This is at a time when LEED is already under fire and resistance for its certified wood standards and rainforest wood standards, and at a very difficult time in the economy and particularly, in the building industry. An unbalanced article such as this one is truly not only poor journalism but questionable environmentalism as well.

    Brenda Be

  • Atelier tectonic

    LEED is an excellent system. It will take more time for USGBC to be able to implement health oriented points that can further there ultimate goal; a healthy happy planet.

    It is still difficult to sell a LEED building, the ROI is not certain yet. Also Health benefits quantified and referenced to design is still in its infancy. It will take much time to be able to implement building codes that cover physical and mental health well being.

    All in all, Environmental groups are doing a good job; COMPLAIN, But realize you should also enter the dialogue in a constructive way.


    atelier tectonic

  • Tristan Roberts

    This report is getting some press for being critical of LEED, but it might be better titled "Federal Inaction Stands in the Way of Green Building." Much of the report details chemicals that are commonly found in our buildings, that are unsafe, and that EPA and TSCA do nothing about. Much of LEED is health-focused (much more than the report gives it credit for, as I discuss in my BuildingGreen.com article on it (link below), but LEED can only lead the market so far if the building products industry isn't being pushed enough from below.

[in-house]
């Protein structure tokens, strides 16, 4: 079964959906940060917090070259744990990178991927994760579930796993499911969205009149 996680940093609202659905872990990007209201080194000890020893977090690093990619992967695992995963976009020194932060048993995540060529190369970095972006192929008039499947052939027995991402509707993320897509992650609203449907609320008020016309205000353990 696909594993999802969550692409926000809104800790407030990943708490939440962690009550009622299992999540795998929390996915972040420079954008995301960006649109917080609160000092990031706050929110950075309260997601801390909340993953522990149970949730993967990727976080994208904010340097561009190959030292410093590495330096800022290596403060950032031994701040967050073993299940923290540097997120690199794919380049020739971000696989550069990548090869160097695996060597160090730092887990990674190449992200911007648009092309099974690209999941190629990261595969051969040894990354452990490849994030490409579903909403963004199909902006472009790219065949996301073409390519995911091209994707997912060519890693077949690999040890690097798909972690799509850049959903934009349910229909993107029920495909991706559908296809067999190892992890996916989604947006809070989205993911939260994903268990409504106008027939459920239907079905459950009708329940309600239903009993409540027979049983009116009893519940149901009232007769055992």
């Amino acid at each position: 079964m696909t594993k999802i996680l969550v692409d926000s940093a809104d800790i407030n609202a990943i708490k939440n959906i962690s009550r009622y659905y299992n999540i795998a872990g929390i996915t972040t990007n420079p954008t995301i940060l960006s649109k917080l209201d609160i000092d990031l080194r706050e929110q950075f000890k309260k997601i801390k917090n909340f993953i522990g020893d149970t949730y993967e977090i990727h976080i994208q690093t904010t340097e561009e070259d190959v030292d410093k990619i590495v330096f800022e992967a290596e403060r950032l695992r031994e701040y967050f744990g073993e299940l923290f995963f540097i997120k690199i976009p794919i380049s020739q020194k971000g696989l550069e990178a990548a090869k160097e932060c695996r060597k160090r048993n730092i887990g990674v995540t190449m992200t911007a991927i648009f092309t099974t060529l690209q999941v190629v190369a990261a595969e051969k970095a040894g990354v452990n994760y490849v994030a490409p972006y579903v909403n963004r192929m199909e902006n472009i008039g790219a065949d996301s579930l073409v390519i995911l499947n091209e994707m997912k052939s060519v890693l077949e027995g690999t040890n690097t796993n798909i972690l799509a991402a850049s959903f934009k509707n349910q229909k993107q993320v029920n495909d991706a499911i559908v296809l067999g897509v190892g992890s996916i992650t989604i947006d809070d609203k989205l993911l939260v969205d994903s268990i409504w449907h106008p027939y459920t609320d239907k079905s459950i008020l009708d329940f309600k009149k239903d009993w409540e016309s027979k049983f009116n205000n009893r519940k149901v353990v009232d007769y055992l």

– Tristan Roberts

  • Gary Hitesman

     Describe what you mean by "being pushed enough from below." As architects who can specify the material and build client support, the General Contractor and building suppliers themselves are waging battles over budget, project profit, and using the dreaded change order as a bludgeoning tool. Add in the uncontrollable costs of what interest loans are operating at and pushing from below appears quaint, if not out-of-touch.  Let's not throw out a good idea. But really, if I want a commission and repeat business, I'm not going to be pushing LEED anymore than I will speak out when I'm doing construction observation or participating in value engineering exercises.
    LEED is too eager to remain viable and stay sustainable. It's a great business model but also demonstrates why being zero carbon based and environmentally friendly is anti-capitalistic. In the end, the rating system loses integrity. And without that, so goes the program. Catch-22?